Friday, November 21, 2014

Writing Competitive Pitches #EvangelistGuide

Once upon a time, people would have discussions with one another and argue the finer points of The Beatles Vs. The Rolling Stones, beer vs. wine, blended vs. single malt scotch, or is Eric Clapton really God? Should we be in Vietnam or Korea, or do we colonize Mars? iPhone vs. Android, Jobs vs. Ford, 72' Dolphins vs. anyone.

But the fun and good times eventually give way to serious business discussions at work when you are in sales, and now you not only need to have a good argument, you also need to know information, not the type your Google search, but real data and details. As much as you can recite every word in your favorite song or poem or The Princess Bride movie, that is how prepared you need to be when you get into these discussions.

Except when you won't. Then you may freeze up and do what I try to train every salesperson in the world NOT to do, which is lie to the customer. You make up stuff that even Vizzini would call BS on, but you get away with it because you think the customer knows less than you.

Your customer is not so stupid. You might be, though.

If you can't say, "I don't know the answer to that question, but I know someone who does, and I will get an answer for you by ..." you are not a great salesperson.

What does this have to do with writing competitive pitches? Evidently, quite a lot based on some I have been reading lately. They are the equivalent of lying. Not Competitive pitches.

I will admit, if you are in a strong and dominant position in your market, you probably do little competitive work because you do not need to. Yet. You will because:

"The thing I worry about is some guy in his garage
inventing something I haven’t thought of."

Bill Gates, Microsoft

For everyone else that is in second, third, fourth, or tenth place in their market, you need to do competitive position papers and research. Salespeople will think of it as handling objections, but it is more than that and less at the same time.

What do you need to be in the competitive space? You need to...
  • Be a strong improviser. You never know what will be thrown at you.
  • Have international or at least regional knowledge to understand the nuances of culture and other influences on people.
  • Know about your products/solutions and the competitions inside and out. Like Sun Tzo (Vito Corleone for you nonreaders) said, "keep your friends close but your enemies closer."
  • Read, listen, and watch as many things as you can on topic and off-topic, so you have more angles to work with when involved in different industries. (Your examples should be just as relevant and helpful as your knowledge)
  • Be fearless.
  • Not be arrogant.
  • Have friends in weird, odd, far out, and local places that you can reach out to at random times and days.
  • Have a sense of humor.
  • Think like an executive or an assistant or a CFO or the person on the 4AM support shift.
  • Know you will not win every discussion, and that is okay. Really. It is.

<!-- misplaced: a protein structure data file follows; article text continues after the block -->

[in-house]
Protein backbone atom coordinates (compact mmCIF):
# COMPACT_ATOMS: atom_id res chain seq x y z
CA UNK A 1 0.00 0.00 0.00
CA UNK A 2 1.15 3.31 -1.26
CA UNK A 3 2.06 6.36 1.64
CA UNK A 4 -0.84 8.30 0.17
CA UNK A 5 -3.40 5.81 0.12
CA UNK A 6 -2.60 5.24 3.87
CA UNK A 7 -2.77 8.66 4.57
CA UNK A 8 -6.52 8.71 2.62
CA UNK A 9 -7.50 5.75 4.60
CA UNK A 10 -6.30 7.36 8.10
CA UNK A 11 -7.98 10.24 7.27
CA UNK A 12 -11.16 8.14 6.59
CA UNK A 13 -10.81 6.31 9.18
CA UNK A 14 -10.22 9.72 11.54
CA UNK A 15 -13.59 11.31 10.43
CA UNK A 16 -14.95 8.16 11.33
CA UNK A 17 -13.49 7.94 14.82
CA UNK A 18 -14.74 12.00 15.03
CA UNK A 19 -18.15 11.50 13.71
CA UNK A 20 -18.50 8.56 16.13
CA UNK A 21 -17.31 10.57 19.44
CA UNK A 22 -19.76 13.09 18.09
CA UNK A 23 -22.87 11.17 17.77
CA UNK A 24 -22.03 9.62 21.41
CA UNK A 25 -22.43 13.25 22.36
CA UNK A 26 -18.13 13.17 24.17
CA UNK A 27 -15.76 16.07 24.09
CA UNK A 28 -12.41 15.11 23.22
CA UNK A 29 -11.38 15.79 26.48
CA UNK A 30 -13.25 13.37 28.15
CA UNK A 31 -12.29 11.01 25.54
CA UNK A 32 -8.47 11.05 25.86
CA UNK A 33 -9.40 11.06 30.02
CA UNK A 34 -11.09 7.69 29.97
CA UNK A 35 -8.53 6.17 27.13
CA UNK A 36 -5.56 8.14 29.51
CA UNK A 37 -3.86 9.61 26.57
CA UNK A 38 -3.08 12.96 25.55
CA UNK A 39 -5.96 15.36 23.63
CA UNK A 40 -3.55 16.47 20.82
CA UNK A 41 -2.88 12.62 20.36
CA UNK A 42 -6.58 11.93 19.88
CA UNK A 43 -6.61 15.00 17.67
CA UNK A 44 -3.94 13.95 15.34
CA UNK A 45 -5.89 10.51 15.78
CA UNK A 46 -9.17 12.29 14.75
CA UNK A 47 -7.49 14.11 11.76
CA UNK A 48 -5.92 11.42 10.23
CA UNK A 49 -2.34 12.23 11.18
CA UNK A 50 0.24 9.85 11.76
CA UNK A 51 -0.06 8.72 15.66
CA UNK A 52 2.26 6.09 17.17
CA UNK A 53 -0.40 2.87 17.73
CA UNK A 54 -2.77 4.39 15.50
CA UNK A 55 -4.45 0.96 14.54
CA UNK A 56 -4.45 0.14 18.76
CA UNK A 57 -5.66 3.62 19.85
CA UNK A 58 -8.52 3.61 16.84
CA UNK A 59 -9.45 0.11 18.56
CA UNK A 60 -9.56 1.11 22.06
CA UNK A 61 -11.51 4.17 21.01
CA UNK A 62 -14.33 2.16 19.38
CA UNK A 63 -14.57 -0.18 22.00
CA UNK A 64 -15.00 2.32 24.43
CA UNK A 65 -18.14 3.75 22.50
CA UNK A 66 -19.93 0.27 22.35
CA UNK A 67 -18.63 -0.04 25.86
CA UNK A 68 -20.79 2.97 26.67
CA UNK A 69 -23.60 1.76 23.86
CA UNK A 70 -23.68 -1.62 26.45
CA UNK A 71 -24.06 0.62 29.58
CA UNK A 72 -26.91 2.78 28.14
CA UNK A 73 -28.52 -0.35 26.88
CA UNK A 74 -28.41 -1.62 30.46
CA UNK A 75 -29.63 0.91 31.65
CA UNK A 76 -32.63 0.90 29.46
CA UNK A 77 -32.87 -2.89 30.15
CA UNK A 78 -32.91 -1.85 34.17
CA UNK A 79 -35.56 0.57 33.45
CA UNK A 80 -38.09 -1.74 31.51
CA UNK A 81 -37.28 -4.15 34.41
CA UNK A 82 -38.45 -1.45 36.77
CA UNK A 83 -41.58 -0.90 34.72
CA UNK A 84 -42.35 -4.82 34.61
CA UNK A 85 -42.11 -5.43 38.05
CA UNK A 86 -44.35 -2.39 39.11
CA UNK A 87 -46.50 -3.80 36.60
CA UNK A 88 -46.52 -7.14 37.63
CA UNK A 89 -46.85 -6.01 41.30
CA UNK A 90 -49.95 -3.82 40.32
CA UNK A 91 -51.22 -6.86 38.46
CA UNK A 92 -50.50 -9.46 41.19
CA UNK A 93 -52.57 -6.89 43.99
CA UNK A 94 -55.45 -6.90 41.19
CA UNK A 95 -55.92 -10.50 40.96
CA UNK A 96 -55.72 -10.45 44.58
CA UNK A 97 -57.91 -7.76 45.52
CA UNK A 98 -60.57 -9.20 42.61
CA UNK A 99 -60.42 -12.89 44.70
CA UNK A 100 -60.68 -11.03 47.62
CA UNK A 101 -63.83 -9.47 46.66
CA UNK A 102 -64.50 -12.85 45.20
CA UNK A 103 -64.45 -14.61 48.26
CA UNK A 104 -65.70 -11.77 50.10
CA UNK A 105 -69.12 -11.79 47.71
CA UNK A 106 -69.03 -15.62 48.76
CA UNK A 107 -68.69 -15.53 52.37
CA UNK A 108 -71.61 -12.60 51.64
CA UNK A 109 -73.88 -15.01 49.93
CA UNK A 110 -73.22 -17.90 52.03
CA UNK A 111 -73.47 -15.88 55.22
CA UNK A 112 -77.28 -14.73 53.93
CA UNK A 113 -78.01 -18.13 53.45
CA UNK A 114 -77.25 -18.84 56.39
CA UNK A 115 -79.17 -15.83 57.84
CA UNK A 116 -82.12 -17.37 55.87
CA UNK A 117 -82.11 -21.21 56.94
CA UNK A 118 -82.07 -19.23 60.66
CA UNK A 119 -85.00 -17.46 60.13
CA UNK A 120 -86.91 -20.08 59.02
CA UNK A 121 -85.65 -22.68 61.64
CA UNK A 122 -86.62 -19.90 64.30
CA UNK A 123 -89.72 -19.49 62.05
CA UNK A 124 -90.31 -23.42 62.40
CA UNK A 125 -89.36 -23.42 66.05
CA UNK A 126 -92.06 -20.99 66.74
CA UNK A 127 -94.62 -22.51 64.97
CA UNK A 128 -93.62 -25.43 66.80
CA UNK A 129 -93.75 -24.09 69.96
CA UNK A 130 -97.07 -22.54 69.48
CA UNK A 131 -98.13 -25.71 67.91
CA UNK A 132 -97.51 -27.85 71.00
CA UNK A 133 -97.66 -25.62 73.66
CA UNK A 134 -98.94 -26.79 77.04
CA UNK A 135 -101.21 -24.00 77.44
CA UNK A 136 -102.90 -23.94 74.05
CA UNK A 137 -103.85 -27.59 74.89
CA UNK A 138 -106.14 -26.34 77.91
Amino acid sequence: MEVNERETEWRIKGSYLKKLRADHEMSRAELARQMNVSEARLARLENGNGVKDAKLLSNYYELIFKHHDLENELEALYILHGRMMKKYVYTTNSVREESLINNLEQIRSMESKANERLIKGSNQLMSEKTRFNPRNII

• Think out of the box, especially when revisiting clients you already saw. No one likes repeats.
  • Wear a black suit. ( Just kidding)
If you have all of this, you can start to work on your first pitch or presentation for a product or solution...or against one. 

Once you get the slides and presentation done, then you can move up to writing white papers or bigger efforts.

Finally, you can get to the big leagues and go speak to people in person and do battle. It is a battle, of wits, just like in The Princess Bride. The stakes, not a princess, but potentially millions of dollars on the line.

Wits, not geek-speak. If you are involved in development competitive situations, you may have no other way to do this, but geek speak, but since I am not a developer, I will let others who know this field better provide some details or links.

Wits mean you do not go pointing out "we have a one-click interface" or an "open status bar" unless that is all you created. 

You want to aim higher.

Set your goals in alignment with the executive you are meeting with and what they need. CRM, project management, payroll, whatever it is, there are numerous ways to point out the benefits of your solutions without reverting to geek speak. 

You must speak the executive's language, finance to finance, marketing to marketing, sales to sales. Meet them on their terms, not yours. Don't sit in their seat, but if you walk into a conference room, do try to take the seat at the top of the table. Mind games are fun, even if meaningless to you at the time.

Take time to think about your answers, especially when presented with unknown data. Ask more probing questions, find the nugget they hide and let them know it is okay to let you see and hear about it from them, in their own words.

Never put down your competition, Microsoft likes to use the term "legacy" on every other company's products, yet mysteriously they never say that about their own, which are now quite old as well. You can say our competitors do this or that, but we take a different approach. I know, I sound like the startups pitching to VCs, but they learned fast the need to differentiate themselves from the competition. Which is what you should be doing as well.

If you are the only person writing these types of documents, you MUST, I cannot stress this enough, you MUST get input from people inside and outside your organization in order to provide well thought out documents. The last thing you want is for someone to rip your doc apart and start something like FUD Buster Friday posts to show how bad your work was on the topic.

A follow-up post in this #EvangelistGuide series will look at various ways to build a competitive pitch. Until then, if you need someone to help you with your competition, my consulting fees are reasonable, and my time is flexible.

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